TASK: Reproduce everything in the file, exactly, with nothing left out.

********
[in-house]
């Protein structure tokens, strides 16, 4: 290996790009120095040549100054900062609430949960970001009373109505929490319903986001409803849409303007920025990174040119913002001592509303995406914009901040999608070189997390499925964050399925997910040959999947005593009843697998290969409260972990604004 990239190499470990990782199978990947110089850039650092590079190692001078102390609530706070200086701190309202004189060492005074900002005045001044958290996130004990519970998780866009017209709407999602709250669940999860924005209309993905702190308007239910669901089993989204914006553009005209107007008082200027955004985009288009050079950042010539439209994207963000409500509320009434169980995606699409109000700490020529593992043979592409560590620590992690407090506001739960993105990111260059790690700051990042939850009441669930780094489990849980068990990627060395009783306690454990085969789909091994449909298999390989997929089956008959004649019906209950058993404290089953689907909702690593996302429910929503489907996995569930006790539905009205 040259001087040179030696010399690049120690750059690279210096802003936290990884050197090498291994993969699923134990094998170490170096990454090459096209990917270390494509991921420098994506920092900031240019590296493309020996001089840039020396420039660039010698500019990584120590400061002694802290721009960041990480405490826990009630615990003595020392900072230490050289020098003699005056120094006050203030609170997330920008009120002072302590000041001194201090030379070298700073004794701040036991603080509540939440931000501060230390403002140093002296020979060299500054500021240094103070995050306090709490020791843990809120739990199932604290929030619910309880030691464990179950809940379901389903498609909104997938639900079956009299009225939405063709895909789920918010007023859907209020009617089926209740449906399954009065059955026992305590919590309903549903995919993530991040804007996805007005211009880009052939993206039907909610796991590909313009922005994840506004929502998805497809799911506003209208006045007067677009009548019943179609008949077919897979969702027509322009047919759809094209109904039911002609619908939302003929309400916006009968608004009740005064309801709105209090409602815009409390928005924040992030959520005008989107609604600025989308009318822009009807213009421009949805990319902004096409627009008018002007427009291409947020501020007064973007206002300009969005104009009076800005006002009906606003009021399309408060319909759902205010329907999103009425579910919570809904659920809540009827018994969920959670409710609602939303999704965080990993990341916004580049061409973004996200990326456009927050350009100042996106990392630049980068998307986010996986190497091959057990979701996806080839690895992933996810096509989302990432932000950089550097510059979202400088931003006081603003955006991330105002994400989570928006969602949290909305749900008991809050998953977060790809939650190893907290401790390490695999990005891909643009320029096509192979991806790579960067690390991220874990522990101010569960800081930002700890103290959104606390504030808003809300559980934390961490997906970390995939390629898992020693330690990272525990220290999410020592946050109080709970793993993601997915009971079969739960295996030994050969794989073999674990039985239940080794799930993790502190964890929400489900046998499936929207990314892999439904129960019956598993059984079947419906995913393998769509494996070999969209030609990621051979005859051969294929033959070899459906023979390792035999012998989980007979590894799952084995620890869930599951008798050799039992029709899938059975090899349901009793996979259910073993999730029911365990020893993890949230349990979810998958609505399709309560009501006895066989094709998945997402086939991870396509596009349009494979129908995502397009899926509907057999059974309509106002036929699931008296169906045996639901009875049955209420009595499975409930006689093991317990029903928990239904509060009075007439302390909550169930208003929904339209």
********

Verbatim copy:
[in-house]
């Protein structure tokens, strides 16, 4: 290996790009120095040549100054900062609430949960970001009373109505929490319903986001409803849409303007920025990174040119913002001592509303995406914009901040999608070189997390499925964050399925997910040959999947005593009843697998290969409260972990604004 990239190499470990990782199978990947110089850039650092590079190692001078102390609530706070200086701190309202004189060492005074900002005045001044958290996130004990519970998780866009017209709407999602709250669940999860924005209309993905702190308007239910669901089993989204914006553009005209107007008082200027955004985009288009050079950042010539439209994207963000409500509320009434169980995606699409109000700490020529593992043979592409560590620590992690407090506001739960993105990111260059790690700051990042939850009441669930780094489990849980068990990627060395009783306690454990085969789909091994449909298999390989997929089956008959004649019906209950058993404290089953689907909702690593996302429910929503489907996995569930006790539905009205 040259001087040179030696010399690049120690750059690279210096802003936290990884050197090498291994993969699923134990094998170490170096990454090459096209990917270390494509991921420098994506920092900031240019590296493309020996001089840039020396420039660039010698500019990584120590400061002694802290721009960041990480405490826990009630615990003595020392900072230490050289020098003699005056120094006050203030609170997330920008009120002072302590000041001194201090030379070298700073004794701040036991603080509540939440931000501060230390403002140093002296020979060299500054500021240094103070995050306090709490020791843990809120739990199932604290929030619910309880030691464990179950809940379901389903498609909104997938639900079956009299009225939405063709895909789920918010007023859907209020009617089926209740449906399954009065059955026992305590919590309903549903995919993530991040804007996805007005211009880009052939993206039907909610796991590909313009922005994840506004929502998805497809799911506003209208006045007067677009009548019943179609008949077919897979969702027509322009047919759809094209109904039911002609619908939302003929309400916006009968608004009740005064309801709105209090409602815009409390928005924040992030959520005008989107609604600025989308009318822009009807213009421009949805990319902004096409627009008018002007427009291409947020501020007064973007206002300009969005104009009076800005006002009906606003009021399309408060319909759902205010329907999103009425579910919570809904659920809540009827018994969920959670409710609602939303999704965080990993990341916004580049061409973004996200990326456009927050350009100042996106990392630049980068998307986010996986190497091959057990979701996806080839690895992933996810096509989302990432932000950089550097510059979202400088931003006081603003955006991330105002994400989570928006969602949290909305749900008991809050998953977060790809939650190893907290401790390490695999990005891909643009320029096509192979991806790579960067690390991220874990522990101010569960800081930002700890103290959104606390504030808003809300559980934390961490997906970390995939390629898992020693330690990272525990220290999410020592946050109080709970793993993601997915009971079969739960295996030994050969794989073999674990039985239940080794799930993790502190964890929400489900046998499936929207990314892999439904129960019956598993059984079947419906995913393998769509494996070999969209030609990621051979005859051969294929033959070899459906023979390792035999012998989980007979590894799952084995620890869930599951008798050799039992029709899938059975090899349901009793996979259910073993999730029911365990020893993890949230349990979810998958609505399709309560009501006895066989094709998945997402086939991870396509596009349009494979129908995502397009899926509907057999059974309509106002036929699931008296169906045996639901009875049955209420009595499975409930006689093991317990029903928990239904509060009075007439302390909550169930208003929904339209």